With any new sport or skill, start small. Beginner cyclists can usually cover a flat 20km route in and around 1 hour (+/- 15 minutes either side). If you are running a 10minute mile (nice easy pacing) the 5km run should take about 30 minutes. The swim really depends on weather conditions – I have swam everything from a 16 minute 750 to a 21 minute swim when the water was flat calm and utterly wild respectively.
Begin your run training with 10 minutes of non stop running and build this up to 30 minutes. If you are not at 10 minutes yet, start with 10 minutes of run/walk intervals. For the cycle, just remember to cycle easy, keep your heart rate level and head out for 30 minutes to start. Build your time up to 1 hour and then start working on your speed.
It is always a good idea to train for a longer distance in the swim. In the event that you don’t swim straight in the open water (with no lane markers to guide you) you want to have trained up to about a kilometer to feel confident (that did it for me anyway). This equates to 40 lengths in a 25m pool or 50 lengths in a 20m pool.
Moving to the Open Water
When you decide to graduate to the open water, begin by staying within your depth and swim alongside the shore. I highly recommend purchasing a swim buoy. Don’t take off the second you get into the water. Splash your face, let the water trickle down the back of your wetsuit and do a few strokes. Start off at an easy pace and allow yourself to warm up slowly. Don’t over hydrate before your swim. Taking this advice can lead you to having a comfortable and enjoyable swim. These precautions can also help to reduce your risks of developing SIPE (Swim or Immersion induced pulmonary oedema). I have written an article on this phenomenon and interviewed an Ironman athlete regarding his experience of SIPE. If you would like more information, just click here.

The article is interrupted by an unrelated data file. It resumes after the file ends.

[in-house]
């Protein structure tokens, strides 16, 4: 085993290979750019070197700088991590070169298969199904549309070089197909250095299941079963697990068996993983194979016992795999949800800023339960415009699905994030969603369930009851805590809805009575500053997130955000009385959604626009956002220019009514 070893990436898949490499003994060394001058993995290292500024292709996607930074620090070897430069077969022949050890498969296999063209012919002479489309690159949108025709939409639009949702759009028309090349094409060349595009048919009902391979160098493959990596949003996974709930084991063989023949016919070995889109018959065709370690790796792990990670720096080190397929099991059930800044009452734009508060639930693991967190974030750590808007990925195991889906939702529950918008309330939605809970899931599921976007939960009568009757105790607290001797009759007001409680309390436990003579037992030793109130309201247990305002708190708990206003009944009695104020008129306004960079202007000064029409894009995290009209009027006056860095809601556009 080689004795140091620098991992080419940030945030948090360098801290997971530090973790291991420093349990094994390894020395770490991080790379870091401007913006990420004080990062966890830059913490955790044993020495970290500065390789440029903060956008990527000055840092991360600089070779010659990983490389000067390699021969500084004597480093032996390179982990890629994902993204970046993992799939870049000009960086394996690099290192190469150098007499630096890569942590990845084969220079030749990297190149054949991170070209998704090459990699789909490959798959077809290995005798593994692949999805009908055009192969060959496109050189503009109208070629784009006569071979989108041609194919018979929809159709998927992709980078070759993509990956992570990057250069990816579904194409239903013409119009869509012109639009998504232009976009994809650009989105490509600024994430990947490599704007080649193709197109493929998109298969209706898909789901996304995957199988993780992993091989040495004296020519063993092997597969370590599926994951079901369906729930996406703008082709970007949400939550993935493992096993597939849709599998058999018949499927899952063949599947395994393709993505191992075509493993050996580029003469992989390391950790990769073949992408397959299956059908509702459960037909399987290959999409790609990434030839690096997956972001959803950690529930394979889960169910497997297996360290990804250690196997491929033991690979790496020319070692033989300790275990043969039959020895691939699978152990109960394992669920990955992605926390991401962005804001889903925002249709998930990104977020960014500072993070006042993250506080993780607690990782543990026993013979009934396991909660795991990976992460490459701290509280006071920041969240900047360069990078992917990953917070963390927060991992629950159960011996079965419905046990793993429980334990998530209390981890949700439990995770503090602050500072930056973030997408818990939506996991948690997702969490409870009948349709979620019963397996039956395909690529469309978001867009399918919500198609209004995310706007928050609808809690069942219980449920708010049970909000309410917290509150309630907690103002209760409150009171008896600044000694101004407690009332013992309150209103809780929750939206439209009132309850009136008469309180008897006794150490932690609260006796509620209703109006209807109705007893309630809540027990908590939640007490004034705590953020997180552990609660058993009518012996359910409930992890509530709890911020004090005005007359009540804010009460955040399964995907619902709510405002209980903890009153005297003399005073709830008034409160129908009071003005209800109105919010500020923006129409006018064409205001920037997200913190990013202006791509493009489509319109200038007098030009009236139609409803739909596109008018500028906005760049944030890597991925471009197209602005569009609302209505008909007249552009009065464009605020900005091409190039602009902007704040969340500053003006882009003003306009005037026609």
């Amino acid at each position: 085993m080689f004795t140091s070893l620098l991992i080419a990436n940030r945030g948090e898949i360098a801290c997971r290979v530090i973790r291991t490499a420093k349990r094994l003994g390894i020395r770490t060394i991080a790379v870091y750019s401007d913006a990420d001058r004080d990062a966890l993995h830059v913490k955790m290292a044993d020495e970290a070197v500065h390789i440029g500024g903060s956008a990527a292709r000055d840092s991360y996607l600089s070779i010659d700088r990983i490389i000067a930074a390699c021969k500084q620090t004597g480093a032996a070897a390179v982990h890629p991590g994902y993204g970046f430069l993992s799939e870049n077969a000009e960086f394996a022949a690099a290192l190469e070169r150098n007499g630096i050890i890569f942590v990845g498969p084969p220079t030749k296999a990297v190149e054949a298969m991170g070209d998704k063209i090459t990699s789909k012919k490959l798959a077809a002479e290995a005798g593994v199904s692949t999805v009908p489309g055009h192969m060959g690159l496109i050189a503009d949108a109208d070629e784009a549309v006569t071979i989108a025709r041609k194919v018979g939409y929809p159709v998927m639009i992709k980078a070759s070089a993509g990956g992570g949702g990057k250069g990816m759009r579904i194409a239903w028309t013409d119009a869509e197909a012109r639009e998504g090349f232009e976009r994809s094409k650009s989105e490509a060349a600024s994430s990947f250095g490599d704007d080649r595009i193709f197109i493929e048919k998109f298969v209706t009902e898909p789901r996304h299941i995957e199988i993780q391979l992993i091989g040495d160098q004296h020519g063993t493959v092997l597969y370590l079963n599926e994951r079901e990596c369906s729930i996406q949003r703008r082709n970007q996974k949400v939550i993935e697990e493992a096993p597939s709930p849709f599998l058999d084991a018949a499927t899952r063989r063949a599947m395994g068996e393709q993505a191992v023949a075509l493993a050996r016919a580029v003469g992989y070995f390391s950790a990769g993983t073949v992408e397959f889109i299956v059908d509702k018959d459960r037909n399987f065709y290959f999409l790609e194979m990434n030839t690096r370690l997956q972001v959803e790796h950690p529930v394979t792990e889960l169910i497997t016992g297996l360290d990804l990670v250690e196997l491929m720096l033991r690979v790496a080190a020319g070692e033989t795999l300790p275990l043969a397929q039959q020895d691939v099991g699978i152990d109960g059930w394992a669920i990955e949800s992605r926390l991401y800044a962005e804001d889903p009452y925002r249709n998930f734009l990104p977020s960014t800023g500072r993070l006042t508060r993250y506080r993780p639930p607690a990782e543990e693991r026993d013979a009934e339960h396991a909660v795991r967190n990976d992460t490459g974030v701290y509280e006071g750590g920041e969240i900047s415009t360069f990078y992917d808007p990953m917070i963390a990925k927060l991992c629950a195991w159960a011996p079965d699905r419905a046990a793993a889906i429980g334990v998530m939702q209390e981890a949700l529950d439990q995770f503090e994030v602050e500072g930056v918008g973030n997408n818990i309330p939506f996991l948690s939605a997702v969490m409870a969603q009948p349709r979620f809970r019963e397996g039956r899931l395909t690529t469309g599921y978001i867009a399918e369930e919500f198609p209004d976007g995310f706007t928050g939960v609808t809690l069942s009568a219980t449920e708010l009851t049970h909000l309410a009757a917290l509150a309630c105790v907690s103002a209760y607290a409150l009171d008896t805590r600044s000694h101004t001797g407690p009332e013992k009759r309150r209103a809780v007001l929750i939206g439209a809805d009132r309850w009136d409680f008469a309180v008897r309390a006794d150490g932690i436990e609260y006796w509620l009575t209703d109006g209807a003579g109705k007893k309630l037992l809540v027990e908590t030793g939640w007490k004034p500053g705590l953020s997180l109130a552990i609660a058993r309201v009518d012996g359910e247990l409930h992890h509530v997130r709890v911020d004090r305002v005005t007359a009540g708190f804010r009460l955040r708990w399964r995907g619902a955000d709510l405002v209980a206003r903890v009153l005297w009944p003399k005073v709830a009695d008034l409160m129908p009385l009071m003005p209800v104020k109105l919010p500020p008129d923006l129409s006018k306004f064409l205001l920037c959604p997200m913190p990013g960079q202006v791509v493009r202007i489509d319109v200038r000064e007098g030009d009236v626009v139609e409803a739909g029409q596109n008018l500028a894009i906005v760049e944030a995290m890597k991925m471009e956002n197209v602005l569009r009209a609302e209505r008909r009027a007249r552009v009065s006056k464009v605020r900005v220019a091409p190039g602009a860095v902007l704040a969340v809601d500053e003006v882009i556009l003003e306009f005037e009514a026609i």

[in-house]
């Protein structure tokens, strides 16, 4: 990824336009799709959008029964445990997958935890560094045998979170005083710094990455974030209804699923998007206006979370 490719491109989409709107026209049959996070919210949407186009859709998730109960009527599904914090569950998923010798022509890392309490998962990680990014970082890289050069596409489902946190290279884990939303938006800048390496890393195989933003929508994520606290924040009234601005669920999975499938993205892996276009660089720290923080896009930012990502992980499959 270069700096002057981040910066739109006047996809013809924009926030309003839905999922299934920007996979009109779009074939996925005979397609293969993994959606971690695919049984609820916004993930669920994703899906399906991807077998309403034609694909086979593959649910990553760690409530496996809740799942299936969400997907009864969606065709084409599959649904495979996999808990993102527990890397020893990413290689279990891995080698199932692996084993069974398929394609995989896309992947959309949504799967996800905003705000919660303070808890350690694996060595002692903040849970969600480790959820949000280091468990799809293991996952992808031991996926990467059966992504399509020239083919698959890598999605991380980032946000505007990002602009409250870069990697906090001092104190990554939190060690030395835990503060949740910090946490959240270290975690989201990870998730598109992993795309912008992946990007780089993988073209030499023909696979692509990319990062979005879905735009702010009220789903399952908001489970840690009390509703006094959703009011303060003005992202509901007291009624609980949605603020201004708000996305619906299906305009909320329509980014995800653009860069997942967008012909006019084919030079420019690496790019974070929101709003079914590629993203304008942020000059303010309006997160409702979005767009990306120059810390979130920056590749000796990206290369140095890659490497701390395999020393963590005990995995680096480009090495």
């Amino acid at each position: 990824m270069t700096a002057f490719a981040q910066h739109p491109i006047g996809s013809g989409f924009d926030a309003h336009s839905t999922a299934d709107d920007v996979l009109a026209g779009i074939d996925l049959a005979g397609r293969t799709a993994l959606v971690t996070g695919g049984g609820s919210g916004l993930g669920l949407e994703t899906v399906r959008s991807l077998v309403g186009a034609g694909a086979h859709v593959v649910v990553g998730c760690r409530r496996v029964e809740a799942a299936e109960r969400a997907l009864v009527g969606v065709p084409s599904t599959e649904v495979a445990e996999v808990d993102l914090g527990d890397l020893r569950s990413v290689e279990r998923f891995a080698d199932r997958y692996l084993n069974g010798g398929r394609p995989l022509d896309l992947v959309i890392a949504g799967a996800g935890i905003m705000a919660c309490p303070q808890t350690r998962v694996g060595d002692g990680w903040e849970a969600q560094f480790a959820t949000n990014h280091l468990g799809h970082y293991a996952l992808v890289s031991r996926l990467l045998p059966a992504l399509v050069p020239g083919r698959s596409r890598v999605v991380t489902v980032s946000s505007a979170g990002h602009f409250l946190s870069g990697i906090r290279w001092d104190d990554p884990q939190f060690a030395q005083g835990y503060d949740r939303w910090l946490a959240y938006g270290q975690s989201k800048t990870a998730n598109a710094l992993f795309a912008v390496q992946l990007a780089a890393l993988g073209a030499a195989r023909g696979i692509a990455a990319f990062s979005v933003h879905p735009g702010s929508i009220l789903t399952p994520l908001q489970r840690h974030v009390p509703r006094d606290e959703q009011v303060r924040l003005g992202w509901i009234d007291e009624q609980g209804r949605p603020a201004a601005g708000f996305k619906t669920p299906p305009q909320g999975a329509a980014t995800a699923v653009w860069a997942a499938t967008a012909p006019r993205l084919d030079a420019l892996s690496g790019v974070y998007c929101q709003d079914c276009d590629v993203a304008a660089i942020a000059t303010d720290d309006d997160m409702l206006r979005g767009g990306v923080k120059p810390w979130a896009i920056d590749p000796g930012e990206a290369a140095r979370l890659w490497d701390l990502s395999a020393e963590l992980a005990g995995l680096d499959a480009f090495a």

Brik Sessions To Improve Your Triathlon Game
These are bike – run interval sessions. It is really important to get these in with your training. Again, start small with these. Head to your local sport pitch and lay out your runners and a bottle of water under a railing where you can park your bike. Cycle for 15 minutes in a loop and come back to your runners. Swap shoes (if you had cycle shoes on) and run an easy lap of the pitch. Jump back on your bike and cycle for 15 minutes, come back and run 2 laps. Build your distance over a few weeks so that eventually you can cycle for an hour and run for 30 minutes off the bike.
Above all else, enjoy yourself. Before you get swept up in the drama of competing as a triathlete, allow yourself to enjoy your first event. Even at that, remember that you can just enjoy the social aspect of being a part of a tri club and if you don’t want to, you never need to enter an event (but trust me, you will catch the bug and be competing all over the country within your first 2 years).
If you have any questions, please feel free to post them below and as always, if you can contribute and drop some more tips, please do.